Enrico Clini has been running hospitals for almost 20 years. As the head of the pulmonary department in the Policlinico hospital in the Italian city of Modena, thinking ahead is what he does best. But as Italy and other European countries take the first cautious steps out of lockdown, Clini and other Italian doctors are now thinking of how to prepare for the second phase of the coronavirus outbreak: living with the virus. “No ones knows what the next year will look like,” says Clini. “I’m thinking in terms of weeks, not years.”
As in other overwhelmed towns and cities across the northern Italian region of Emilia Romagna, Modena officials have spent the last few weeks focused on logistics. At the peak of the crisis, Clini walked the 2 miles from his home to the hospital each day through the empty cobblestones streets of Modena, constantly running numbers through his head: the number of ICU beds, how much personal protective equipment is available, how many nurses are out sick.
This week, he woke to a new, more optimistic number: in the last 15 days, his hospital has seen a 30% decrease in COVID-19 patients. For the first time since the beginning of the outbreak, the region of Emilia Romagna has seen more people recover than getting tested positive, according to the Italian newspaper la Repubblica.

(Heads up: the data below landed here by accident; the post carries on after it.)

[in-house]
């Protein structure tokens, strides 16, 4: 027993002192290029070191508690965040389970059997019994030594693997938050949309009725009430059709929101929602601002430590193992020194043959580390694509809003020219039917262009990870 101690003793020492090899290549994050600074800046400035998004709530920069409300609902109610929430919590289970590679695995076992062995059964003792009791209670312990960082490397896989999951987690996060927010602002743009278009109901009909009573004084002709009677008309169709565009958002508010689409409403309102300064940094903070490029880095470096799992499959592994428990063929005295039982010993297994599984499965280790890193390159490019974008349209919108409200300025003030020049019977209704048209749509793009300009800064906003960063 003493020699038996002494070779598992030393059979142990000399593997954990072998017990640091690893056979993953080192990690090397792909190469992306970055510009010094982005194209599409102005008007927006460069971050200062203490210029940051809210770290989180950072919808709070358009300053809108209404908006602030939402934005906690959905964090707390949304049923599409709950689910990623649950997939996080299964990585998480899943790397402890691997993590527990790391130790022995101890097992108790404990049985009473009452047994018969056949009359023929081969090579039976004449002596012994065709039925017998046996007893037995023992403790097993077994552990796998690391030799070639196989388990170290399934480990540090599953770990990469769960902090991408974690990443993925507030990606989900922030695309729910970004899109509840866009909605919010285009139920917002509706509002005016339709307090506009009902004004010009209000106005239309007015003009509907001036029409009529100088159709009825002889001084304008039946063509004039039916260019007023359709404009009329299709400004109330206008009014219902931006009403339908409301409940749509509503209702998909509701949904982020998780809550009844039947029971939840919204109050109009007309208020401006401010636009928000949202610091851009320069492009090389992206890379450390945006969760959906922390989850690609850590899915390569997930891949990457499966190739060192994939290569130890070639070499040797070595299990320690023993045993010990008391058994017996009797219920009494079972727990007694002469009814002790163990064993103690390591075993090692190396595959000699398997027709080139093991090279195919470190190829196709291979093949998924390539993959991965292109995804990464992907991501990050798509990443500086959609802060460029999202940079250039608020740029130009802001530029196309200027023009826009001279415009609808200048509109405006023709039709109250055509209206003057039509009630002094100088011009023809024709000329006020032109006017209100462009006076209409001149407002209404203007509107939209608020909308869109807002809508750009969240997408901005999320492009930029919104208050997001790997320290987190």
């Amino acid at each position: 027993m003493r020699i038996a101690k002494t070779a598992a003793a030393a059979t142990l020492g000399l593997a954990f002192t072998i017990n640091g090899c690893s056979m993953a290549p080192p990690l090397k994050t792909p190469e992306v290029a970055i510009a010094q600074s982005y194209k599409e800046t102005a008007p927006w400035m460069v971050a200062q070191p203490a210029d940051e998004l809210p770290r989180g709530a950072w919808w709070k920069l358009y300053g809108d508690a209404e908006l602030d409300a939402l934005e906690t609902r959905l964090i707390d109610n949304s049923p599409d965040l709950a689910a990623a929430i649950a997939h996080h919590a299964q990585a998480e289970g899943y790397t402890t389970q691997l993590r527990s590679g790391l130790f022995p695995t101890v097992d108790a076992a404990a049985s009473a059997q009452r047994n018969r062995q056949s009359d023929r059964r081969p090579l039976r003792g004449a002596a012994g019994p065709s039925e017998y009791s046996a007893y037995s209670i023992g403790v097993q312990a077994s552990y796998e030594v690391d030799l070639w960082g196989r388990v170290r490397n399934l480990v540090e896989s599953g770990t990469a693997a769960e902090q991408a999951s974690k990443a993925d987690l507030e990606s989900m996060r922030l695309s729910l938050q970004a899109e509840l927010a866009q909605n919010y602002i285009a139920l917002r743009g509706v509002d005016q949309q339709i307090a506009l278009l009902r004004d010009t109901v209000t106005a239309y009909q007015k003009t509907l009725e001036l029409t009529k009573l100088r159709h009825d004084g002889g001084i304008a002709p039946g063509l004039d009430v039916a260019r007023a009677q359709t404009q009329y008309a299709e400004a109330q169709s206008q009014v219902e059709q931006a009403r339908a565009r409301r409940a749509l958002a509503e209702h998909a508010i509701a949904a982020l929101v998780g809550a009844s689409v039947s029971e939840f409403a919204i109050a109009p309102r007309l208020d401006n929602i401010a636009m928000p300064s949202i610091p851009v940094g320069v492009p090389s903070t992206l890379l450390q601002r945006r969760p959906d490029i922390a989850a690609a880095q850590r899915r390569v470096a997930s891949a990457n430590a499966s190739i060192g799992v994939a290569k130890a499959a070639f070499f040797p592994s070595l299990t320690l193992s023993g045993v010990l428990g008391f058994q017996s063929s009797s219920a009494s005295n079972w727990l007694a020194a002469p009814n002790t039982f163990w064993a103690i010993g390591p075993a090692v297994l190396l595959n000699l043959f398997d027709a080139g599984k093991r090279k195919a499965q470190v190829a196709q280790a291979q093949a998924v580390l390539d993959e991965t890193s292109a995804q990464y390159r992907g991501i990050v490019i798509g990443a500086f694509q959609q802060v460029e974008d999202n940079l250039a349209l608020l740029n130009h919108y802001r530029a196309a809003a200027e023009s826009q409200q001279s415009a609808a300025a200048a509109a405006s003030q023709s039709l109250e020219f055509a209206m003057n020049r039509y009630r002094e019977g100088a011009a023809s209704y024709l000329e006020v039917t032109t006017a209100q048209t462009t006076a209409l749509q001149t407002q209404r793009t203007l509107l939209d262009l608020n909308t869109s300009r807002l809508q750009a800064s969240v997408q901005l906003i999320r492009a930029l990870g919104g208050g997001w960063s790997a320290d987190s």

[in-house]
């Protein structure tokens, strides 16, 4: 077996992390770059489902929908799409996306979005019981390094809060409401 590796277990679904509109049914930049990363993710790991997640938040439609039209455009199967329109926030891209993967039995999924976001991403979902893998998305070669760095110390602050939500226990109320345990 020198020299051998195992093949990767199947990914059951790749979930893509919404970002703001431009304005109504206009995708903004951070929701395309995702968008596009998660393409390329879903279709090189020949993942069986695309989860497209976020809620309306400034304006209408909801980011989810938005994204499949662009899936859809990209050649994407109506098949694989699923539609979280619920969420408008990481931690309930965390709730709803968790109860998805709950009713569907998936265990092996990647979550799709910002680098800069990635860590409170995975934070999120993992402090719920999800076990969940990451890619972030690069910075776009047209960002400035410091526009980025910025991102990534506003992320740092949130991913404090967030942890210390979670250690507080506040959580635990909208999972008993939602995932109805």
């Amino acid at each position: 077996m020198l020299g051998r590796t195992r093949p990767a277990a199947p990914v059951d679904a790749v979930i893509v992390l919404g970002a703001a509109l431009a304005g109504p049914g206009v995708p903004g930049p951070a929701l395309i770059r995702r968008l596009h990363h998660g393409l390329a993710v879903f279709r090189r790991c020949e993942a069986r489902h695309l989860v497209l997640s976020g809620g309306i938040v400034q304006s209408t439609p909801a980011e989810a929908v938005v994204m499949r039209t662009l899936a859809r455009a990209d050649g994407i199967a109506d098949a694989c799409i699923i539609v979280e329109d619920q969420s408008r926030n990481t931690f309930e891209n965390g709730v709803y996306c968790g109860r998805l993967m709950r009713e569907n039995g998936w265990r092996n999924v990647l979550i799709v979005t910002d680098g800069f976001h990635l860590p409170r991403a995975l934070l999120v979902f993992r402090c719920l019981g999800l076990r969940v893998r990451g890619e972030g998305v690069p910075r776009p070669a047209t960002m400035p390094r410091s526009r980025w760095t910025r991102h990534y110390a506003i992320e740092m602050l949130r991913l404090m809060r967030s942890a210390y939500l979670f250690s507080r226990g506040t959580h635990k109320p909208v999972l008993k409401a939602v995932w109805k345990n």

But as a limited number of shops and businesses have been allowed to reopen in some regions of Italy, including bookstores and children’s stores, doctors and nurses are already preparing for a second wave of cases.
“I’m terrified of the country reopening,” says Roberto Tonelli, a pulmonologist who has spent the last 6 weeks away from his 2-year-old daughter. “I understand the economy needs to restart, but I already see parks and streets full of people, and I can’t help but worry.”
As European countries are slowly thinking of how to reopen, hospitals are thinking of how to adapt. “In recent weeks, all our usual patients disappeared overnight,” Tonelli says. “Now we have to start thinking of how to handle non-COVID and COVID patients alike.”
Since the end of February, the Modena Policlinico hospitals has seen 1,240 COVID patients, an extraordinary number for a pulmonology ward usually staffed by 25 doctors and 13 nurses. It shifted its entire focus on responding to the coronavirus outbreak. “We’ll have to return to how things were, the problem is that we don’t know if we’re at the right time to go back,” Clini says.
Valentino Capone, a 27-year-old nurse who has been working 12-16 hour shifts to respond to the emergency, is worried of what that will mean for the hospital staff. “When the number of casualties won’t make the front pages of newspapers, the working situation in hospitals will be the same. Masks, washing hands, protective equipment is our new normal.”
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